Tradition and the Individual Talent

by T. S. Eliot
Start Free Trial

According to T. S. Eliot, what is the role of individual talent in the creative process of a poet as in "Tradition and the Individual Talent"?

According to T. S. Eliot in the essay "Tradition and the Individual Talent," the creative process of a poet involves sublimation of individual talent, emotions, and personality in favor of a consciousness of and adherence to the artistic traditions of the past.

Expert Answers

An illustration of the letter 'A' in a speech bubbles

In the essay "Tradition and the Individual Talent" by T. S. Eliot, the author's contention is that individual talent must be integrally related to tradition, or the vast body of works of poets and artists that have gone before. He begins by noting that tradition is denigrated and individuality praised by contemporary critics, whereas the truth is that poets derive strength from the efforts of the past.

This tradition that Eliot speaks of is obtained by the "great labor" of study so that the artist obtains "a perception, not only of the pastness of the past, but of its presence." In other words, the artist must realize that the works of the past should not be forgotten. Instead, they remain in the present as a sort of foundation upon which contemporary artists can build. A poet needs to "write not merely with his own generation in his bones," but with a sense of all the poets who have written before. This makes a writer both traditional and contemporary, and the appreciation of contemporary work is founded upon the appreciation of "dead poets and artists."

Individualism takes into account the whole body of work that has gone before it, and "the past should be altered by the present as much as the present is directed by the past." New artists will "inevitably be judged by the standards of the past." Eliot makes the point that although art changes, it never really improves. Instead, the contemporary poet develops the consciousness of the past. In this sense of adherence to the past, individualism is eliminated in the mature poet.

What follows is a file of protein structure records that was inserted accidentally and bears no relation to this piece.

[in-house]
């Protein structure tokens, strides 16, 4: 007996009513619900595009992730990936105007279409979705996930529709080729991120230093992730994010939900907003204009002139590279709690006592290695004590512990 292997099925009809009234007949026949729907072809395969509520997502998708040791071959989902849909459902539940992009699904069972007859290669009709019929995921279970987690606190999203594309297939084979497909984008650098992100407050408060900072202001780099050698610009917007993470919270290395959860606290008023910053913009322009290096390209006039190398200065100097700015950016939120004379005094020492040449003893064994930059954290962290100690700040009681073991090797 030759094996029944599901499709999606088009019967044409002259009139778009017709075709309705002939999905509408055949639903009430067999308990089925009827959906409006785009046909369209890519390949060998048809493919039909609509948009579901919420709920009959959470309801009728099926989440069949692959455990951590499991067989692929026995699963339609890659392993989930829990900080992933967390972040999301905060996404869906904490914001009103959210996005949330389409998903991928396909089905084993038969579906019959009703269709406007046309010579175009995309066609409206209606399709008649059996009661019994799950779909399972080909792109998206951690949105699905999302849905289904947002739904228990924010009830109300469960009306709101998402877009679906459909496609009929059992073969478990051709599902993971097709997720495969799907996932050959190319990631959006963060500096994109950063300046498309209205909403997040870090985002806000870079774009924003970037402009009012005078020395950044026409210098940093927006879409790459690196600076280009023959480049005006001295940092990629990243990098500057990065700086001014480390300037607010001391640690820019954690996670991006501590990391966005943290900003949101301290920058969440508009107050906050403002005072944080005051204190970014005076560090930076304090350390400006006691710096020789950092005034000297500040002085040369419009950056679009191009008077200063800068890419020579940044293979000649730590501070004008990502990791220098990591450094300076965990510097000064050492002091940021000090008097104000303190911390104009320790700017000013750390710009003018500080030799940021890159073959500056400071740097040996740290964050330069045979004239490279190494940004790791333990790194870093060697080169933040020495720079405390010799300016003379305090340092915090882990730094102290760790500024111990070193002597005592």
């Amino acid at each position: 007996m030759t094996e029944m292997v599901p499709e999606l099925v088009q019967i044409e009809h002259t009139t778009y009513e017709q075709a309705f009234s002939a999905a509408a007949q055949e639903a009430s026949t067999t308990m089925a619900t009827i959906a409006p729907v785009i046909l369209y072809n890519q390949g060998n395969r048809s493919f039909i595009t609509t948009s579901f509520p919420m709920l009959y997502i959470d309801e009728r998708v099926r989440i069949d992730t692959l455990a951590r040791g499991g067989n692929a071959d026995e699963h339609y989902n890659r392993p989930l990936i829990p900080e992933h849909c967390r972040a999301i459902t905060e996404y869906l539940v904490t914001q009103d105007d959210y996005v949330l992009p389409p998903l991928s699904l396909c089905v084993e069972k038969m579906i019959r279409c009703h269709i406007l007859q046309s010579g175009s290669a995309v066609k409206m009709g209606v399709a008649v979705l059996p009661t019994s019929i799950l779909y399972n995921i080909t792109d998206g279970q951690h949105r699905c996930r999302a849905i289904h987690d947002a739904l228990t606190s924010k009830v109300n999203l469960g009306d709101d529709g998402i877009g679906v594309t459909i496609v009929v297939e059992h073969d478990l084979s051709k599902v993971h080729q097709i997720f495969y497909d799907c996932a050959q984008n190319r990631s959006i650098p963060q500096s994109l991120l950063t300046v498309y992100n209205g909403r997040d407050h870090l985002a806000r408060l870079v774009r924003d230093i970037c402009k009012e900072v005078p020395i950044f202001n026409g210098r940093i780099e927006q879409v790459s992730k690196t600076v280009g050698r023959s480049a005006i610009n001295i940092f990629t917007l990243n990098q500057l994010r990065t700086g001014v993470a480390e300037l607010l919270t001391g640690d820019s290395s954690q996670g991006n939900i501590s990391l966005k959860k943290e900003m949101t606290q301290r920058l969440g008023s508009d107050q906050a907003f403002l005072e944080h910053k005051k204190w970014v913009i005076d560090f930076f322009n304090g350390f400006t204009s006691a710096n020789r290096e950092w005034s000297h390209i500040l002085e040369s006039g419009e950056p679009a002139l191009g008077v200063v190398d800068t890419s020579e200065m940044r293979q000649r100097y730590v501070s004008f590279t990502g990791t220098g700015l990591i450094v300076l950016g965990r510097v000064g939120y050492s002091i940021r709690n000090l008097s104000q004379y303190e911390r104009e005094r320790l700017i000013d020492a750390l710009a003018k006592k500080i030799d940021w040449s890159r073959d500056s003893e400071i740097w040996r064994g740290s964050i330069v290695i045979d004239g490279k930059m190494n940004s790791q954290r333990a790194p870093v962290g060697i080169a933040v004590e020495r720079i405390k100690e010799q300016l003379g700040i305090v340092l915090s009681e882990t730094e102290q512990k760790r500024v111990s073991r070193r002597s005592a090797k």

Eliot goes on to explain the blending of tradition and individualism as a sort of chemical reaction. In poetry, the artist creates a "fusion of elements" that blends various aspects of the past to present something new. In this way, poets express not individual personality but a combination of impressions and experiences, creating not personal emotions or new emotions but "a new thing resulting from the concentration of a great number of experiences." Eliot concludes the second part of his essay by stating that "poetry is not a turning loose of emotion, but an escape from emotion; it is not the expression of personality, but an escape from personality."

In his conclusion, Eliot states that "the emotion of art is impersonal." We see, then, that in this essay Eliot affirms that the mature poet foregoes individualism and instead finds unique expression in carrying on the artistic tradition of the poets and artists of the past.

Last Updated by eNotes Editorial on
An illustration of the letter 'A' in a speech bubbles